What is a Youth Advisory Board?

This article defines youth advisory boards by their purpose and the typical activities they might get involved with.
young trustee

What is a Youth Advisory Board?

This article defines youth advisory boards by their purpose and the typical activities they might get involved with.
Contents

Youth Advisory Boards tend to be different from charity to charity, as a board and committee would be, but this article really defines it by the youth advisory board’s purpose and the typical activities they might get involved with.

Why have a Youth Advisory Board, and what is their purpose?

For businesses, the concept of a Customer Advisory Board is increasingly being implemented to help build customer-centric products and experiences. The idea being that it provides a structured way to gain feedback from their most loyal customers. This will inevitably help them in decision-making, but also involve the very people they want to adopt the new product.

With similar benefits, youth advisory boards are being adopted by some charities. There is a need to include younger people in the conversation, take on board their ideas, as these are the very people that are the future of the sector. For youth-centric charities, they or their peers may be the beneficiaries. Just as having people with lived experience on the board is good idea, having future potential trustees, decision-makers and charity leaders involved too in some way is beneficial for them and for the charity.

Teenage Cancer Trust’s board is made up of around 30 young people who have been affected by cancer and have had direct experience of TCT’s services. It is in their joining criteria, to have received support from them and be less than 2 years post-treatment.

The NCS describe their youth advisory board as “an integral part of our governance and decision making processes, ensuring we are held accountable and continue to listen to the voices of the young people we exist to serve as a youth organisation.”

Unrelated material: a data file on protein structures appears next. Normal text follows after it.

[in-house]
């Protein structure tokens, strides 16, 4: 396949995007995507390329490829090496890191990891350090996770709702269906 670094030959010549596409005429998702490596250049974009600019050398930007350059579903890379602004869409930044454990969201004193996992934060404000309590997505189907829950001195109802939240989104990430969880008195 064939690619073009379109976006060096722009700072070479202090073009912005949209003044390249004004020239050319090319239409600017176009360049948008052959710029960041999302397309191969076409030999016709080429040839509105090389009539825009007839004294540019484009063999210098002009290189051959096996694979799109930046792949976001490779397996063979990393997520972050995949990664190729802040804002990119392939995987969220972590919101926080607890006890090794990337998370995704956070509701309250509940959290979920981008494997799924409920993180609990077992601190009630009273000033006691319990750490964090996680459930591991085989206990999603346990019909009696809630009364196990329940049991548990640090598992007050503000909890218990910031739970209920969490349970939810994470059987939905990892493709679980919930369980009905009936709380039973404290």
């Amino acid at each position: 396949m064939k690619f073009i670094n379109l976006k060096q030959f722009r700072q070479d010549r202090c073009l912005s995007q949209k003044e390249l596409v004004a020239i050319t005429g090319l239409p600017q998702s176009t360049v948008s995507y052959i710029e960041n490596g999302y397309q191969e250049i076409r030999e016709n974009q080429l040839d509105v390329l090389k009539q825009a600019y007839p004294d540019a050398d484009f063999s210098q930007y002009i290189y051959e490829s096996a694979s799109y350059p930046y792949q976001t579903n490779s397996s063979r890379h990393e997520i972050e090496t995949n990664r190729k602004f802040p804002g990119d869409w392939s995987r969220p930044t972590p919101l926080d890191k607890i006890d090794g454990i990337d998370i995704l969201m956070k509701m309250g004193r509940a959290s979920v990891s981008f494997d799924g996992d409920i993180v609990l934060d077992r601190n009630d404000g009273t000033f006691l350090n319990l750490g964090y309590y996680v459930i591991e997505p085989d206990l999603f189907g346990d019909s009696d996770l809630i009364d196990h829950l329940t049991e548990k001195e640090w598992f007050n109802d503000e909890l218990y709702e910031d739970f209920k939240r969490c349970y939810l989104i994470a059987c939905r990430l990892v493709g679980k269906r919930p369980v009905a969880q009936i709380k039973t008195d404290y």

What do Youth Advisory Boards do?

Youth Advisory Boards vary in their formation and what they are involved in, but often include:

  • Presenting research or ideas to trustee boards, staff and other stakeholders
  • Getting involved in annual reports
  • Crafting new policies
  • Reviewing policies and safeguarding
  • Media and communications
  • Fundraising
  • One-off projects such as a research, peer support group or resource
  • Advocacy work and much more

Teenage Cancer Trust’s group are involved in “critical activities, such as helping recruit members of our Senior Leadership Team, creating our strategy and shaping our policy work. And that’s on top of things like helping us engage with more young people, develop peer support projects and helping to make our services even better across the UK.”

At Sculpt UK, the board gets involved in evaluating funding bids, policy work and its advocacy and campaigning work, as well as its own magazine communications.

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